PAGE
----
I was asked to complete a fairly extensive online survey / assessment the other day in preparation for a training seminar on leadership roles. I’m not able to attend the seminar, but they still wanted my assessment completed, and I’ll be involved in follow up meetings related to this subject. I received the results of the survey, and the five most prominent areas that stood out for me were described in greater detail. I found them really fascinating to read – sort of like spying on myself, or paying someone else to spy on me and then do a write up on what they found.
It feels sort of indulgent to talk about this here, but I’m asking you to indulge me a little. It’s cold and gray this week, good enough reasons to bundle up and look inward. Part of my January goals that fall under this month’s theme (this blog) really relate to many of the things that I read in this assessment.
The first category was Intellection, and this is what it said:
You like to think. You like mental activity. You like exercising the “muscles” of your brain, stretching them in multiple directions. This need for mental activity may be focused; for example, you may be trying to solve a problem or develop an idea or understand another person’s feeling. The exact focus will depend on your other strengths. On the other hand, this mental activity may very well lack focus. The theme of Intellection does not dictate what you are thinking about; it simply describes that you like to think. You are the kind of person who enjoys your time alone because it is your time for musing and reflection. You are introspective. In a sense you are your own best companion, as you pose yourself questions and try out answers on yourself to see how they sound. This introspection may lead you to a slight sense of discontent as you compare what you are actually doing with all the thoughts and ideas that your mind conceives. Or this introspection may tend toward more pragmatic matters such as the events of the day or a conversation that you plan to have later. Wherever it leads you, this mental hum is one of the constants of your life.
Mental Hum sort of nails it.
…as you pose yourself questions and try out answers on yourself to see how they sound.
I don’t believe I could have written a more accurate sentence about myself if I had tried. I have very distinct memories of my childhood – all the conversations that I had with myself, almost constantly. It’s a habit that has never relented – now I channel a small portion of it into my writing here, but for the most part it still floats along in my brain space.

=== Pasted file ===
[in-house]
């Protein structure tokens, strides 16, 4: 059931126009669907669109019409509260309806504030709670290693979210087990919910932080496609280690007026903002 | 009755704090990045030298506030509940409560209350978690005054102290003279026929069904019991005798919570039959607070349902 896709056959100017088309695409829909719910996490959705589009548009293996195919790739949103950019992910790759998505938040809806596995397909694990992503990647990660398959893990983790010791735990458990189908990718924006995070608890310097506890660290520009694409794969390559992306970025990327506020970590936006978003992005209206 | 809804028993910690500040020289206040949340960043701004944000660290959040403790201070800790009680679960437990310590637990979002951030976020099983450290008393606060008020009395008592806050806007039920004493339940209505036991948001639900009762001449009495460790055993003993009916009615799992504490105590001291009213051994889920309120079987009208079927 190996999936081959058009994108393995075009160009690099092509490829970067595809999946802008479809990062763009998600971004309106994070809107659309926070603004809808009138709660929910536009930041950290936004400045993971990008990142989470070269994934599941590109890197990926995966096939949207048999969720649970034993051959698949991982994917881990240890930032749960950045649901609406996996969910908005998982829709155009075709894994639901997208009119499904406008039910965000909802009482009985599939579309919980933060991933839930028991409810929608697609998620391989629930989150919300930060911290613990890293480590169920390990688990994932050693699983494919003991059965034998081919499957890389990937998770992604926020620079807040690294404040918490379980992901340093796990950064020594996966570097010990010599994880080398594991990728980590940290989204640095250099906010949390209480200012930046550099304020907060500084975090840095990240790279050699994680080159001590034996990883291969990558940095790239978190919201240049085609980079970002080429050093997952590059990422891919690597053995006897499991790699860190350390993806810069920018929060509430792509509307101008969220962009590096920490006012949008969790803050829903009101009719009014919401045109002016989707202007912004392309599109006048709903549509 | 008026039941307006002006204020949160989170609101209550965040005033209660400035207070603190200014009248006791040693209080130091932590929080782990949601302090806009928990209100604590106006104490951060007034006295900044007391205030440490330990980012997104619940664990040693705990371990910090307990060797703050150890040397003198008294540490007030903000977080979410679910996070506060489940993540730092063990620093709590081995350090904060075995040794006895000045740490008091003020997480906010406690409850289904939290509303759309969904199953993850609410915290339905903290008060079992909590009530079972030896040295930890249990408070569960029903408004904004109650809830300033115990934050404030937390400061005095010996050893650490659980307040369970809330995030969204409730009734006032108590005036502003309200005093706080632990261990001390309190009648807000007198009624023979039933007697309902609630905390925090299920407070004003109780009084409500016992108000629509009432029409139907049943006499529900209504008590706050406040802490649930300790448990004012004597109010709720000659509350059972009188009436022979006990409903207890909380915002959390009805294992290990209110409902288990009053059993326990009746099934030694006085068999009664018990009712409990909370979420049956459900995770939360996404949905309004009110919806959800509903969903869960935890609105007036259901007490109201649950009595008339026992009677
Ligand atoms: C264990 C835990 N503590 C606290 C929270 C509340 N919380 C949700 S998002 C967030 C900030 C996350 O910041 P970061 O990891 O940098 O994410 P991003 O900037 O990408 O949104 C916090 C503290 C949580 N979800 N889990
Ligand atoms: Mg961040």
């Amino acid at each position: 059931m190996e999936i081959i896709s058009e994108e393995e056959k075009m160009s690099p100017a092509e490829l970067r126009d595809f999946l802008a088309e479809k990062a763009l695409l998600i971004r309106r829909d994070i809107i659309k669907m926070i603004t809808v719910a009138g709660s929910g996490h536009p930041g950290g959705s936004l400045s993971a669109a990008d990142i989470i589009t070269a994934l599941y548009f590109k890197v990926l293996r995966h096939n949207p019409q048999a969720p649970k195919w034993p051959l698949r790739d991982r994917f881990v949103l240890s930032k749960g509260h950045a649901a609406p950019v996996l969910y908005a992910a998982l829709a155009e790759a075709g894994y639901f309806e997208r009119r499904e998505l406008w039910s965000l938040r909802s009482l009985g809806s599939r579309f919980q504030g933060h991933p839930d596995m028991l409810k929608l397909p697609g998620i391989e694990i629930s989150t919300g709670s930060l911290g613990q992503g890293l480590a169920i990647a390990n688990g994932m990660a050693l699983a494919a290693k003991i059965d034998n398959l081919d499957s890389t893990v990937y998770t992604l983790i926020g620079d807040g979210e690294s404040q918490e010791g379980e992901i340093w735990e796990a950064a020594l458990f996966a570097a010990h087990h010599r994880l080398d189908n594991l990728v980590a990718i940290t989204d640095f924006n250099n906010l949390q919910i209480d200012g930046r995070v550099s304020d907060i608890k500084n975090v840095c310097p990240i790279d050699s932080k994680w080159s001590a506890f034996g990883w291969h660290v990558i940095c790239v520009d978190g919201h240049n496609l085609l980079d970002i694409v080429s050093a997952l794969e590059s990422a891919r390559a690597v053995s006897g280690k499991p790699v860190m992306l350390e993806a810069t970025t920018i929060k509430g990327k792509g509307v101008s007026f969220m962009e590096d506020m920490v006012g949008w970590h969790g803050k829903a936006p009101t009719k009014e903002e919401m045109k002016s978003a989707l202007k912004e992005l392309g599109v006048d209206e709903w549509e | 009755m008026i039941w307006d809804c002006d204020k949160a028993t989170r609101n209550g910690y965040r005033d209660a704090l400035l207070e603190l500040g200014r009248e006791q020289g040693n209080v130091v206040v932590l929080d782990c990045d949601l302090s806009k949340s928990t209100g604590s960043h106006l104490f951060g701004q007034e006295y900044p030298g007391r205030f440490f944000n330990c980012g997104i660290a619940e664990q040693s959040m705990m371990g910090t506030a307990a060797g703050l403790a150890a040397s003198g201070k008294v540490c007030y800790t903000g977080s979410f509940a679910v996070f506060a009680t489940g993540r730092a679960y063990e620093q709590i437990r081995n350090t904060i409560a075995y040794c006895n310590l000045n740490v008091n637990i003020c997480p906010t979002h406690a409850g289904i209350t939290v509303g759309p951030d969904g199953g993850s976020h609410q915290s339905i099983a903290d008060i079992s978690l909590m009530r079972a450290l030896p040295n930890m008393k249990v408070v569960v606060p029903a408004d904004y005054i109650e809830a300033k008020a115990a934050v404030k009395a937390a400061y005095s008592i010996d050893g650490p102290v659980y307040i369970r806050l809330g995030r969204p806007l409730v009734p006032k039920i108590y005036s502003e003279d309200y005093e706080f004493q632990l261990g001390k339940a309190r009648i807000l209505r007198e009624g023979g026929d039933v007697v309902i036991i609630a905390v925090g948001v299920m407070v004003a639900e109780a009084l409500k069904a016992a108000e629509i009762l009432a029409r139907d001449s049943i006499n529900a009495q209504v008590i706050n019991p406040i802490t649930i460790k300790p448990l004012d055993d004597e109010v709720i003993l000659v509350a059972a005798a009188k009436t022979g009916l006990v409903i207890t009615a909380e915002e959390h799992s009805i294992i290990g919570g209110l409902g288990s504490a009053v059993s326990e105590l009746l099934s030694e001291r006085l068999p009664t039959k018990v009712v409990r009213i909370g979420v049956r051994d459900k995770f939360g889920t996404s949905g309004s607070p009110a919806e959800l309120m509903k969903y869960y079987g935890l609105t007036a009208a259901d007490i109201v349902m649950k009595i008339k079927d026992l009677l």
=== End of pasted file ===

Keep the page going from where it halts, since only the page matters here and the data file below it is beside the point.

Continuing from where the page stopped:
This introspection may lead you to a slight sense of discontent as you compare what you are actually doing with all the thoughts and ideas that your mind conceives.
I battle that slight sense of discontent all.the.time. It’s a daily exercise of being patient with myself, being practical about my resources and my time. I simply cannot keep up with myself, but when I assign some type of focus I tend to feel more at peace with what I can (and cannot) accomplish.
Or this introspection may tend toward more pragmatic matters such as the events of the day or a conversation that you plan to have later.
Part of the reason why I write this blog is for this very reason – that conversation that I plan [really, need] to have later. Having a place to offload some of these mental conversations is a beneficial exercise for me, and forcing those conversations into (mostly) reasonable sentences and lists and even images or occasional drawings is a further step in self-editing. An added benefit? I can fall asleep a little easier once I’ve downloaded a bit.
I can also read a little more into this description, and I see how it directly relates to my interactions with various social media outlets. Perhaps without being completely aware of the reasons, I’ve always felt very protective of the number of ways that I interact online. I believe I have this built-in conversation monitoring system that lets me know when I’m reaching my capacity. I simply cannot be part of every conversation, and I’m not hardwired to just dip my toes in the lot of them. I’d rather be part of a few deeper ones – which hopefully is less about me being exclusive and self-absorbed, and more a reflection on my continued search for balance, between the inner words and the outer ones.
I may share more of my own survey’s findings – it’s a fun assignment. If you are interested in participating in your own survey, here’s the link to the assessment. As I mentioned before, it was a required bit for me, and the cost of it was reimbursed. There are likely similar (free) surveys floating around online.
Other fun surveys I’ve done recently: The Washington Post Dialect Quiz which pinpointed me to this very city. (Which means I can write all I want about my southern roots, but just not sound like them.) And the Vocabulary Quiz that quickly put me in my place. Ouch.